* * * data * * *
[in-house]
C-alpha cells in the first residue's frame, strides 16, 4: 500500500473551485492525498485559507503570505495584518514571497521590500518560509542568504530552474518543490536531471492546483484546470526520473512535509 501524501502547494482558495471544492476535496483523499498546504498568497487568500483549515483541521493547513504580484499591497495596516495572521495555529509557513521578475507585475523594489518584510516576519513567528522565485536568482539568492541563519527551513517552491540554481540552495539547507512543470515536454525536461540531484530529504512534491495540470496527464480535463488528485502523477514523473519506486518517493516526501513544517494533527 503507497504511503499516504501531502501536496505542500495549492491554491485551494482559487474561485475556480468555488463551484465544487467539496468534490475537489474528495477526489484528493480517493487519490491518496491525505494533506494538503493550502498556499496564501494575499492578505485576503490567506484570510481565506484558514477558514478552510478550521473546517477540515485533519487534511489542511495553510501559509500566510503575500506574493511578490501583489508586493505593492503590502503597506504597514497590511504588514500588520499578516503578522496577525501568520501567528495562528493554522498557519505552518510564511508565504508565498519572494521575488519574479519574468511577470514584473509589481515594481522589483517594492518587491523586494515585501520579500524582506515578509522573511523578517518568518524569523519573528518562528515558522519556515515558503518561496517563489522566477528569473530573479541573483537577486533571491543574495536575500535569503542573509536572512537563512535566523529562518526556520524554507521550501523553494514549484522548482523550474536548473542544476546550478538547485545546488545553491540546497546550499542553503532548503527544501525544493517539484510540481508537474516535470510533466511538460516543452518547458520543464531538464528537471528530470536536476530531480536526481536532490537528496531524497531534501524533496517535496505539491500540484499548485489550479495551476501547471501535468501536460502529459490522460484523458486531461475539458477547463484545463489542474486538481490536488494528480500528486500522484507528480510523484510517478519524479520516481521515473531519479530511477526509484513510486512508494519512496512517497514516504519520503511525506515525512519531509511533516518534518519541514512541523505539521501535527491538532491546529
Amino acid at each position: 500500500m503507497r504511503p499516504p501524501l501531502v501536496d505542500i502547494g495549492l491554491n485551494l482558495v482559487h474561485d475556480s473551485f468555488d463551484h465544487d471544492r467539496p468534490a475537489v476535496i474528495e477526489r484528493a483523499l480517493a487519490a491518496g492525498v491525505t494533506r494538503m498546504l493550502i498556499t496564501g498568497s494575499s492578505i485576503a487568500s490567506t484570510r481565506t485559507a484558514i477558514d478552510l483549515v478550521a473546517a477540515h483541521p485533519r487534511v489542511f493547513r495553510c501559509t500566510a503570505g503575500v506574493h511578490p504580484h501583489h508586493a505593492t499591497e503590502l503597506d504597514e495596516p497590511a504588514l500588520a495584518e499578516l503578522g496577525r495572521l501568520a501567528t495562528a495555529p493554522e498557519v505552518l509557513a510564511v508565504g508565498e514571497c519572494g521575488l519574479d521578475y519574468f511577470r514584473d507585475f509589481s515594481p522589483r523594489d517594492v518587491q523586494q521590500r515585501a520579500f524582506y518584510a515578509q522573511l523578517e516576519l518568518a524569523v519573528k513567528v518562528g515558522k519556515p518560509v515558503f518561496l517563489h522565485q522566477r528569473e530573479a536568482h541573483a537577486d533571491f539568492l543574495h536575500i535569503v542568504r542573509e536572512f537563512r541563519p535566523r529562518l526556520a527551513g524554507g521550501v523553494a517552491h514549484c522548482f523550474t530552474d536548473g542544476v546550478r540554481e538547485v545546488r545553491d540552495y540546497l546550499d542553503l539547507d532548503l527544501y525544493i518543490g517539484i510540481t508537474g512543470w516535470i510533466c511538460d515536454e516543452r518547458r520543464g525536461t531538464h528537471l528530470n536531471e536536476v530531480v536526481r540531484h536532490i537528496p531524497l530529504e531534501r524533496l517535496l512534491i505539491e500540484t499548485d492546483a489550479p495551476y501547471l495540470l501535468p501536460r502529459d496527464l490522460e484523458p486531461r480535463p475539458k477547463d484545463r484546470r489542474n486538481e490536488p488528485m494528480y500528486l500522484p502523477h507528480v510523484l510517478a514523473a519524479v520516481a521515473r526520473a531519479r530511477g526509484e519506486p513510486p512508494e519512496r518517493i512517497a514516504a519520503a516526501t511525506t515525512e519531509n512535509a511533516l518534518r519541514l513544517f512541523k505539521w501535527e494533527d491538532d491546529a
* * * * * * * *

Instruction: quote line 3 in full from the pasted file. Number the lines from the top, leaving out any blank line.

Amino acid at each position: 500500500m503507497r504511503p499516504p501524501l501531502v501536496d505542500i502547494g495549492l491554491n485551494l482558495v482559487h474561485d475556480s473551485f468555488d463551484h465544487d471544492r467539496p468534490a475537489v476535496i474528495e477526489r484528493a483523499l480517493a487519490a491518496g492525498v491525505t494533506r494538503m498546504l493550502i498556499t496564501g498568497s494575499s492578505i485576503a487568500s490567506t484570510r481565506t485559507a484558514i477558514d478552510l483549515v478550521a473546517a477540515h483541521p485533519r487534511v489542511f493547513r495553510c501559509t500566510a503570505g503575500v506574493h511578490p504580484h501583489h508586493a505593492t499591497e503590502l503597506d504597514e495596516p497590511a504588514l500588520a495584518e499578516l503578522g496577525r495572521l501568520a501567528t495562528a495555529p493554522e498557519v505552518l509557513a510564511v508565504g508565498e514571497c519572494g521575488l519574479d521578475y519574468f511577470r514584473d507585475f509589481s515594481p522589483r523594489d517594492v518587491q523586494q521590500r515585501a520579500f524582506y518584510a515578509q522573511l523578517e516576519l518568518a524569523v519573528k513567528v518562528g515558522k519556515p518560509v515558503f518561496l517563489h522565485q522566477r528569473e530573479a536568482h541573483a537577486d533571491f539568492l543574495h536575500i535569503v542568504r542573509e536572512f537563512r541563519p535566523r529562518l526556520a527551513g524554507g521550501v523553494a517552491h514549484c522548482f523550474t530552474d536548473g542544476v546550478r540554481e538547485v545546488r545553491d540552495y540546497l546550499d542553503l539547507d532548503l527544501y525544493i518543490g517539484i510540481t508537474g512543470w516535470i510533466c511538460d515536454e516543452r518547458r520543464g525536461t531538464h528537471l528530470n536531471e536536476v530531480v536526481r540531484h536532490i537528496p531524497l530529504e531534501r524533496l517535496l512534491i505539491e500540484t499548485d492546483a489550479p495551476y501547471l495540470l501535468p501536460r502529459d496527464l490522460e484523458p486531461r480535463p475539458k477547463d484545463r484546470r489542474n486538481e490536488p488528485m494528480y500528486l500522484p502523477h507528480v510523484l510517478a514523473a519524479v520516481a521515473r526520473a531519479r530511477g526509484e519506486p513510486p512508494e519512496r518517493i512517497a514516504a519520503a516526501t511525506t515525512e519531509n512535509a511533516l518534518r519541514l513544517f512541523k505539521w501535527e494533527d491538532d491546529a